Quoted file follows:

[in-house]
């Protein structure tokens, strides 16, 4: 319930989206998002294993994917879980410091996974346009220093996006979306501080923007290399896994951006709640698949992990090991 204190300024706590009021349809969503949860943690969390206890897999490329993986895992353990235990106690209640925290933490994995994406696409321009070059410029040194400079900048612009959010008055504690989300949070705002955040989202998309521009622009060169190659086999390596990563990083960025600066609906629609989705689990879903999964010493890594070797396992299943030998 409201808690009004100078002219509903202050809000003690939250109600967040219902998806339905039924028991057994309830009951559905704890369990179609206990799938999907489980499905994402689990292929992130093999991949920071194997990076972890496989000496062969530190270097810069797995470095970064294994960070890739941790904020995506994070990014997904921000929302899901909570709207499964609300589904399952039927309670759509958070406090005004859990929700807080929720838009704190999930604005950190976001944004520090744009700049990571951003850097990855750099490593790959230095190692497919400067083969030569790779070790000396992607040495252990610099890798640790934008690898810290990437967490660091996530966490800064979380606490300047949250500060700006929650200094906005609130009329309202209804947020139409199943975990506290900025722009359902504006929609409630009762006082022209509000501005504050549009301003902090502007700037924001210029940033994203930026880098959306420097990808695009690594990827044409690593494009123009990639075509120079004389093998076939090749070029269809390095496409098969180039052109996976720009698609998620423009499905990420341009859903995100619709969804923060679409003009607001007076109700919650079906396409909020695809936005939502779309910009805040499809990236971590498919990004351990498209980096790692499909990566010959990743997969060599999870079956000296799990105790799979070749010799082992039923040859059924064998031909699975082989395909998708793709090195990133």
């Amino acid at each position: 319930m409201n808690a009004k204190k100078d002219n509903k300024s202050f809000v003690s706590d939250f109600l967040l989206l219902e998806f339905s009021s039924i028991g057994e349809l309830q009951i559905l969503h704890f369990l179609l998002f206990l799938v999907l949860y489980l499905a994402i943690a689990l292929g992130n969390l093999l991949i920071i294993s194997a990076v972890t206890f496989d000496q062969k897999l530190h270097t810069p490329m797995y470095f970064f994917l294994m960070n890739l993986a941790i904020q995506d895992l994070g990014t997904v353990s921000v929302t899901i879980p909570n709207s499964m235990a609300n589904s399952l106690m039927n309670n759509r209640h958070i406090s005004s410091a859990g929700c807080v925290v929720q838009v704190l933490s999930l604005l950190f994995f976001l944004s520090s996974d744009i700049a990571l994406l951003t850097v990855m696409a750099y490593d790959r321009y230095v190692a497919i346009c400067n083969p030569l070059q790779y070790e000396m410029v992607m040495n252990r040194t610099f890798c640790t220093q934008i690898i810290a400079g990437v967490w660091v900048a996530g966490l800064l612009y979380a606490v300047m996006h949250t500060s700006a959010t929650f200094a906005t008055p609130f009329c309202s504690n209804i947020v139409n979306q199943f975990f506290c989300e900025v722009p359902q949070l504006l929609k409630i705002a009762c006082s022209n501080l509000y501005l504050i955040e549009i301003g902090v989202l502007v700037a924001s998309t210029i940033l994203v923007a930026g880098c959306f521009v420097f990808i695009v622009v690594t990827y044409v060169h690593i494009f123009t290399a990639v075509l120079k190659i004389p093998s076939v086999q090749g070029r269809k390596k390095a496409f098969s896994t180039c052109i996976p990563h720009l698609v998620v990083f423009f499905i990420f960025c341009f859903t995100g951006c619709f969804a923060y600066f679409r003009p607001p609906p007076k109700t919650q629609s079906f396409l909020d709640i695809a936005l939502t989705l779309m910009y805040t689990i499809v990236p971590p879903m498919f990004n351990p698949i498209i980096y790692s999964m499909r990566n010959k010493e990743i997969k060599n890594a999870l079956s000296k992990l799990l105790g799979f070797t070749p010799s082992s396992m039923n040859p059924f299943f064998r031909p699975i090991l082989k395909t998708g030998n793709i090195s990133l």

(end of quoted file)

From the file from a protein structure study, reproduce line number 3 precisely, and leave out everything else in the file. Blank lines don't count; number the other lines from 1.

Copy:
């Amino acid at each position: 319930m409201n808690a009004k204190k100078d002219n509903k300024s202050f809000v003690s706590d939250f109600l967040l989206l219902e998806f339905s009021s039924i028991g057994e349809l309830q009951i559905l969503h704890f369990l179609l998002f206990l799938v999907l949860y489980l499905a994402i943690a689990l292929g992130n969390l093999l991949i920071i294993s194997a990076v972890t206890f496989d000496q062969k897999l530190h270097t810069p490329m797995y470095f970064f994917l294994m960070n890739l993986a941790i904020q995506d895992l994070g990014t997904v353990s921000v929302t899901i879980p909570n709207s499964m235990a609300n589904s399952l106690m039927n309670n759509r209640h958070i406090s005004s410091a859990g929700c807080v925290v929720q838009v704190l933490s999930l604005l950190f994995f976001l944004s520090s996974d744009i700049a990571l994406l951003t850097v990855m696409a750099y490593d790959r321009y230095v190692a497919i346009c400067n083969p030569l070059q790779y070790e000396m410029v992607m040495n252990r040194t610099f890798c640790t220093q934008i690898i810290a400079g990437v967490w660091v900048a996530g966490l800064l612009y979380a606490v300047m996006h949250t500060s700006a959010t929650f200094a906005t008055p609130f009329c309202s504690n209804i947020v139409n979306q199943f975990f506290c989300e900025v722009p359902q949070l504006l929609k409630i705002a009762c006082s022209n501080l509000y501005l504050i955040e549009i301003g902090v989202l502007v700037a924001s998309t210029i940033l994203v923007a930026g880098c959306f521009v420097f990808i695009v622009v690594t990827y044409v060169h690593i494009f123009t290399a990639v075509l120079k190659i004389p093998s076939v086999q090749g070029r269809k390596k390095a496409f098969s896994t180039c052109i996976p990563h720009l698609v998620v990083f423009f499905i990420f960025c341009f859903t995100g951006c619709f969804a923060y600066f679409r003009p607001p609906p007076k109700t919650q629609s079906f396409l909020d709640i695809a936005l939502t989705l779309m910009y805040t689990i499809v990236p971590p879903m498919f990004n351990p698949i498209i980096y790692s999964m499909r990566n010959k010493e990743i997969k060599n890594a999870l079956s000296k992990l799990l105790g799979f070797t070749p010799s082992s396992m039923n040859p059924f299943f064998r031909p699975i090991l082989k395909t998708g030998n793709i090195s990133l």